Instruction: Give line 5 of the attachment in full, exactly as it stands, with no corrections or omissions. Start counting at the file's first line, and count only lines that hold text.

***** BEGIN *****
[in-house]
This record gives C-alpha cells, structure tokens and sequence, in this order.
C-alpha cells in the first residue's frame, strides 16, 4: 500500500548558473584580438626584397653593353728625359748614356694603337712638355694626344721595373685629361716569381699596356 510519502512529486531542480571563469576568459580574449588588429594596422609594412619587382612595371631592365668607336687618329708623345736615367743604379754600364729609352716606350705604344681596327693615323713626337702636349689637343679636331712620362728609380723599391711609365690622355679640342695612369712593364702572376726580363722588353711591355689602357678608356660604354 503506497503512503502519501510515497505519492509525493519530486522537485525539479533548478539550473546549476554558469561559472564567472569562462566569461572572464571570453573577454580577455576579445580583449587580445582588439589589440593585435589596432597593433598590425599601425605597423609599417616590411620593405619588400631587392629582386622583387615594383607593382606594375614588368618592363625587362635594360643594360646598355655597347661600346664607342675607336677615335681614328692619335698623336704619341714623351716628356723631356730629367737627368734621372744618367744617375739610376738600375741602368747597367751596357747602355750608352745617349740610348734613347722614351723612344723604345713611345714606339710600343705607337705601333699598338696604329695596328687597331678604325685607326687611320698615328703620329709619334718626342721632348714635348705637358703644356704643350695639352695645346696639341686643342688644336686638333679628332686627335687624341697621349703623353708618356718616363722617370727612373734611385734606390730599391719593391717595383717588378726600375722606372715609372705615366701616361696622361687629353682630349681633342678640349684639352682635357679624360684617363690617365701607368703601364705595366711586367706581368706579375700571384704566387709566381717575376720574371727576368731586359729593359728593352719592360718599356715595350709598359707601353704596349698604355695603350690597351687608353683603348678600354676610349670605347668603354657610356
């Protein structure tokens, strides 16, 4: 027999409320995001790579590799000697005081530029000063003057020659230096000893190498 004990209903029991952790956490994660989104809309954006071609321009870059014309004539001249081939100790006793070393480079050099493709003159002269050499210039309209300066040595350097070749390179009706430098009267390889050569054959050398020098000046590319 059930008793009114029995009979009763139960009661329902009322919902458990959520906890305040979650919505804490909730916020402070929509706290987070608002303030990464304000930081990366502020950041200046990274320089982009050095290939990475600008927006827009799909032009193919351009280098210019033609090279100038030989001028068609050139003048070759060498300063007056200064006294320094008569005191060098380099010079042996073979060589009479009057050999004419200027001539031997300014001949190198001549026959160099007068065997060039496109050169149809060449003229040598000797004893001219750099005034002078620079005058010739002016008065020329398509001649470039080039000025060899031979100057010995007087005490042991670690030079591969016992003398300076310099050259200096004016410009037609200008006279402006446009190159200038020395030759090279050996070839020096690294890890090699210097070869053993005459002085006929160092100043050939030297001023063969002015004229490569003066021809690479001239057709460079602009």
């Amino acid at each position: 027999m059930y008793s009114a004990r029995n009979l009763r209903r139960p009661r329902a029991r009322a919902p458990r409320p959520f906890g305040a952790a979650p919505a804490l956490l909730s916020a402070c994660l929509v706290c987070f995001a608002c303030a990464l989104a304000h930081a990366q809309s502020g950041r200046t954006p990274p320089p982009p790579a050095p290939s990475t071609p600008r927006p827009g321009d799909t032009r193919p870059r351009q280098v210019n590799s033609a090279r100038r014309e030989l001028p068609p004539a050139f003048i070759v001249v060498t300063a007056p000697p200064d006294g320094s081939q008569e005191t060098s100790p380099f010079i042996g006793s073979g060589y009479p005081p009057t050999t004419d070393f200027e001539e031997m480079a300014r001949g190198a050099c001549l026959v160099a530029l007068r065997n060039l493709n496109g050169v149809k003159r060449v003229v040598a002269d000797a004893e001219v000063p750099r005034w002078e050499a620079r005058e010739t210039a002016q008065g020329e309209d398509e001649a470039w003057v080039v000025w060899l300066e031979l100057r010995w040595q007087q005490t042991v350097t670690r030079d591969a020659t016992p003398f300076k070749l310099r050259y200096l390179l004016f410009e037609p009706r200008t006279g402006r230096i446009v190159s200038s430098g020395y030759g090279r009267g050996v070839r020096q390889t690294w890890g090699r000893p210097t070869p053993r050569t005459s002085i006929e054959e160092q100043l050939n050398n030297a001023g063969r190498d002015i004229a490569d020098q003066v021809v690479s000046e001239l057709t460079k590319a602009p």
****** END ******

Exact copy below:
């Amino acid at each position: 027999m059930y008793s009114a004990r029995n009979l009763r209903r139960p009661r329902a029991r009322a919902p458990r409320p959520f906890g305040a952790a979650p919505a804490l956490l909730s916020a402070c994660l929509v706290c987070f995001a608002c303030a990464l989104a304000h930081a990366q809309s502020g950041r200046t954006p990274p320089p982009p790579a050095p290939s990475t071609p600008r927006p827009g321009d799909t032009r193919p870059r351009q280098v210019n590799s033609a090279r100038r014309e030989l001028p068609p004539a050139f003048i070759v001249v060498t300063a007056p000697p200064d006294g320094s081939q008569e005191t060098s100790p380099f010079i042996g006793s073979g060589y009479p005081p009057t050999t004419d070393f200027e001539e031997m480079a300014r001949g190198a050099c001549l026959v160099a530029l007068r065997n060039l493709n496109g050169v149809k003159r060449v003229v040598a002269d000797a004893e001219v000063p750099r005034w002078e050499a620079r005058e010739t210039a002016q008065g020329e309209d398509e001649a470039w003057v080039v000025w060899l300066e031979l100057r010995w040595q007087q005490t042991v350097t670690r030079d591969a020659t016992p003398f300076k070749l310099r050259y200096l390179l004016f410009e037609p009706r200008t006279g402006r230096i446009v190159s200038s430098g020395y030759g090279r009267g050996v070839r020096q390889t690294w890890g090699r000893p210097t070869p053993r050569t005459s002085i006929e054959e160092q100043l050939n050398n030297a001023g063969r190498d002015i004229a490569d020098q003066v021809v690479s000046e001239l057709t460079k590319a602009p």